Pledges from climate talks not enough to limit global warming to 1.5 degrees, IEA says


The world is still off track to limit global warming to the crucial 1.5-degree threshold, despite pledges made by dozens of countries at UN-backed climate talks in Dubai, an analysis by the International Energy Agency published Sunday shows.

The assessment is the first comprehensive report card on what the COP28 climate talks in Dubai have so far achieved.

The results show that the commitments represent less than one-third of what is now required to slash greenhouse gas emissions and cap global warming at 1.5 degrees Celsius above temperatures before industrialization. Science shows that life on Earth will struggle to adapt beyond that point.

IEA Executive Director Fatih Birol said the pledges were “positive” and in line with some of the recommendations the IEA had made ahead of the talks. But he said not enough countries had joined the pledges and that commitments to ensuring a decline in fossil fuel use was also needed to bridge the gap.

“The IEA’s very latest assessment of these pledges shows that if they are fully implemented by their signatories to date, they would bridge only 30% of the gap to reaching international climate goals,” he told CNN. “There is a need for more countries and companies to join the pledges — and for agreement on an orderly and just decline of global fossil fuel use if we want to keep the 1.5 °C goal in reach.”

The IEA also said in a statement that the pledges “would not be nearly enough to move the world onto a path to reaching international climate targets, in particular the goal of limiting global warming to 1.5 °C.”

The analysis was based on pledges around renewable energy, energy efficiency and the reduction of methane, a potent greenhouse gas.

More than 120 countries, including the United States, have now agreed to support tripling the world’s renewable energy capacity and doubling energy efficiency measures.

Fifty major oil and gas companies, including Exxon and Saudi Aramco, also signed a pledge at the talks to cut methane emissions from their oil and gas operations by the end of the decade. That means a reduction in methane intensity of around 80 to 90% from their products. They also agreed to end routine flaring by 2030. Flaring is the deliberate burning of natural gas during oil extraction. Companies sometimes flare natural gas to depressurize systems during oil drilling, though at other times, flaring occurs when an operator doesn’t need or want to collect all the gas available, often because it’s cheaper to burn it than collect it.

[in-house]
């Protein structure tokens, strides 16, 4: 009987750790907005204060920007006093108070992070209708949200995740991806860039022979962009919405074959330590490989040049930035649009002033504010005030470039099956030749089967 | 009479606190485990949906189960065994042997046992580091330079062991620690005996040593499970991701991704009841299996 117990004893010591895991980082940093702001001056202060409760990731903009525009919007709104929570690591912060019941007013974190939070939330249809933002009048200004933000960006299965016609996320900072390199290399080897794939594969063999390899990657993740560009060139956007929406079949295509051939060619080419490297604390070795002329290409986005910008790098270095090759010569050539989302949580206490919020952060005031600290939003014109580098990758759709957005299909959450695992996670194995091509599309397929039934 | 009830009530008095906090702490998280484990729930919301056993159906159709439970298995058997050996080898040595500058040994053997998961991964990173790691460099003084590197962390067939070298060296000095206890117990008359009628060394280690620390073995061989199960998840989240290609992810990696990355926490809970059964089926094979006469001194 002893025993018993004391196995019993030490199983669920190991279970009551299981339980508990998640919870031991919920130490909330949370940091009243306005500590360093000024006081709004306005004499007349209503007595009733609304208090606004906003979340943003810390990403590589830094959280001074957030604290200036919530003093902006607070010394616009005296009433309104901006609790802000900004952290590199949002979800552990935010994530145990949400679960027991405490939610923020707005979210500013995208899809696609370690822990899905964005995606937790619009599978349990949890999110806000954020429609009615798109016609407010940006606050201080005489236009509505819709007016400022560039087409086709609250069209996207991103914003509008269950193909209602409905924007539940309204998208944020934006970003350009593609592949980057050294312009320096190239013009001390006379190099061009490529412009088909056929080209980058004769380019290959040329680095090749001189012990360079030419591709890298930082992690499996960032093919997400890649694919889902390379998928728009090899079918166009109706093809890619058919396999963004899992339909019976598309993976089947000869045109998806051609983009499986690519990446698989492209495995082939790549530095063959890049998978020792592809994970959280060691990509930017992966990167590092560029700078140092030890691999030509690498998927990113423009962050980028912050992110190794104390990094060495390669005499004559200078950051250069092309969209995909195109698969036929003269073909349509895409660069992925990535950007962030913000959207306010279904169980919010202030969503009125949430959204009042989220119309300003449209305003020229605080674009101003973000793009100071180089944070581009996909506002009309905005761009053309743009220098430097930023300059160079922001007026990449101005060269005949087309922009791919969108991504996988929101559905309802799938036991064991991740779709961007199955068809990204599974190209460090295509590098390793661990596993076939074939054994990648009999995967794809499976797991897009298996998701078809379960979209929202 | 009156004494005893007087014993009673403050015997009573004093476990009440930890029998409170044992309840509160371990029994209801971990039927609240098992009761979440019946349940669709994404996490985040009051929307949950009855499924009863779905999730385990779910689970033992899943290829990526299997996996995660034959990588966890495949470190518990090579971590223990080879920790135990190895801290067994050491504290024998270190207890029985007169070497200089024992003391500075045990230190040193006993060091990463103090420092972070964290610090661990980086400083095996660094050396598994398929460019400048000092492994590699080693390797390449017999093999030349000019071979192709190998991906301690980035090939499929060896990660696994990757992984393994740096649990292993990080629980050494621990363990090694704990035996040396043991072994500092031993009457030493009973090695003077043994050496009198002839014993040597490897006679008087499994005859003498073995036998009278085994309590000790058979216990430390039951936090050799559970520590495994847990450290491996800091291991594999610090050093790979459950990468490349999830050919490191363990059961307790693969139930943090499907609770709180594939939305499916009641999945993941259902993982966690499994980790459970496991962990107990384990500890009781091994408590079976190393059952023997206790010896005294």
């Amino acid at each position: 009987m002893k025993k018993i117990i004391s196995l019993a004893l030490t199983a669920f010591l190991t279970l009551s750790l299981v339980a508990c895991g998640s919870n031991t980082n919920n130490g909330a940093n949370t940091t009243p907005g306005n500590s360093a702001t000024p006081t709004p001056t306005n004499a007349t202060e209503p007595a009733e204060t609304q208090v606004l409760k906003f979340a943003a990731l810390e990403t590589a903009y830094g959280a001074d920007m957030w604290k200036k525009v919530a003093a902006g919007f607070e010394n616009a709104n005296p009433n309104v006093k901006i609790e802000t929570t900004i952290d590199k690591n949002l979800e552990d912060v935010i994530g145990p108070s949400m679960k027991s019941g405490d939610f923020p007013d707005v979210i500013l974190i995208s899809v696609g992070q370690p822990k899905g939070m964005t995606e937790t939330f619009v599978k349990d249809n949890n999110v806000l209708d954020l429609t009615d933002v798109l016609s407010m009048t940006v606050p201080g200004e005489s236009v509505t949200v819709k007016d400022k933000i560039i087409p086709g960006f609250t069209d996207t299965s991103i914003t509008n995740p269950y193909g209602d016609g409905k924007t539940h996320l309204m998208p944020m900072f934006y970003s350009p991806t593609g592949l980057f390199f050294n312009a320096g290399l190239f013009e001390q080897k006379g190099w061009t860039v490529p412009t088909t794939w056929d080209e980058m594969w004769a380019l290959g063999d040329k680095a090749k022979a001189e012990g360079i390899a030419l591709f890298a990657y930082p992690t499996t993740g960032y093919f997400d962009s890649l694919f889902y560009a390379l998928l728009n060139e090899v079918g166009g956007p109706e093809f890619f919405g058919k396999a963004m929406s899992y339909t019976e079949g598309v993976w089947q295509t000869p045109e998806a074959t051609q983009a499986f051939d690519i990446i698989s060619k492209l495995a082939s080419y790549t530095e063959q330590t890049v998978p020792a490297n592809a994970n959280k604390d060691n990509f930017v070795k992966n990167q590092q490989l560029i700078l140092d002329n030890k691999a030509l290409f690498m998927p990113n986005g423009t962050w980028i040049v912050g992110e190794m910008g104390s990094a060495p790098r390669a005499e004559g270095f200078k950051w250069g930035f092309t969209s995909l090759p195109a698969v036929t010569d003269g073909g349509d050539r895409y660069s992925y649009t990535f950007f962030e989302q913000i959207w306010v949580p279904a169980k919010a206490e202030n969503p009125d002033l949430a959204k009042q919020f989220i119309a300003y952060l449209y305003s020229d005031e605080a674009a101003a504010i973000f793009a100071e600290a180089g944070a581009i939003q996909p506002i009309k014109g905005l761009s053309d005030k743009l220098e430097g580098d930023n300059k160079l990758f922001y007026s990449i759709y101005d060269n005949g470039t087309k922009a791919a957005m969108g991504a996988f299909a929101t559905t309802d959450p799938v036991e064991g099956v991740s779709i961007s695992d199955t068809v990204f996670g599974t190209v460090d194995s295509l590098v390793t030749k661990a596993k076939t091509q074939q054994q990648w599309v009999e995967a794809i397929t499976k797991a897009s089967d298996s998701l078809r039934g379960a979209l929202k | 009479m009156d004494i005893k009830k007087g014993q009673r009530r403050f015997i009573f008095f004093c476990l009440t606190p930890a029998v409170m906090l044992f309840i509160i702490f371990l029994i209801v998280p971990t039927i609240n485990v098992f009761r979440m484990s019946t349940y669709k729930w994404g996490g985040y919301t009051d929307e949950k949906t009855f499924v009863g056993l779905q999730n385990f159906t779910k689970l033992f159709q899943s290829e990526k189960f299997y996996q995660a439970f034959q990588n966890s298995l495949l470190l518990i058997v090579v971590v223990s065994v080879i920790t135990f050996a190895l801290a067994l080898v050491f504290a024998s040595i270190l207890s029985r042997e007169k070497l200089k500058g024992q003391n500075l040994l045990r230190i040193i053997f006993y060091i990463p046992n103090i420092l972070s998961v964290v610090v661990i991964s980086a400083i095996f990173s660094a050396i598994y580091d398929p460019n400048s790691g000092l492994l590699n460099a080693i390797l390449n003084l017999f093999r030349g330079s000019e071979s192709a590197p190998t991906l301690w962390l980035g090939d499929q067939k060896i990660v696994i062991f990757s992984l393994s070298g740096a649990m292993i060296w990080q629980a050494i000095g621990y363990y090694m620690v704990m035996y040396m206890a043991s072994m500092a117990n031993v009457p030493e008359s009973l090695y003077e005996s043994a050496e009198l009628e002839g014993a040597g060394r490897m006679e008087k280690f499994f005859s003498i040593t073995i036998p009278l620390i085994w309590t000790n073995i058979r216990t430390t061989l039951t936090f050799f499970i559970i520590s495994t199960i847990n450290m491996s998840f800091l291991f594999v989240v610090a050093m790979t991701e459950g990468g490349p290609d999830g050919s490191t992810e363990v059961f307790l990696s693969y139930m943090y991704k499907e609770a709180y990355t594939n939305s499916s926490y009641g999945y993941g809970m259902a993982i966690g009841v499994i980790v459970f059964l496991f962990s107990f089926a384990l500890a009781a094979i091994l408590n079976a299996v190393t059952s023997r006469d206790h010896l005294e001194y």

All these pledges together — if acted upon in full — would result in a reduction of around 4 gigatonnes of carbon-dioxide (CO2) equivalent than would be expected without them, the IEA said.

“This reduction in 2030 emissions represents only around 30% of the emissions gap that needs to be bridged to get the world on a pathway compatible with limiting global warming to 1.5 °C,” the IEA said.

Negotiators at COP28 are discussing an agreement in which the world could call for the phase-out of fossil fuels for the first time at the annual climate talks. But there are deep divisions — more than 100 countries are backing language to phase out fossil fuels, according to Kaisa Kosonen, head of Greenpeace’s COP28 delegation.

Several countries led by Saudi Arabia do not want reference to a phase-out or phase-down of fossil fuels at all, she said. CNN has reached out to Saudi Arabia for response.

Fossil fuel consumption is the main driver of the climate crisis. Countries agreed to a phase-down in coal production in 2021 at the COP26 talks in Glasgow, Scotland, but negotiations on language around all fossil fuels, including oil and gas, are proving more contentious.

The talks are happening at the tail-end of a year hit hard by the worsening climate crisis. Scientists have confirmed that 2023 is officially the hottest on record. Extreme weather events made more likely or intense by the climate crisis — including fires, floods, heatwaves and hurricanes — have claimed lives in many parts of the world.

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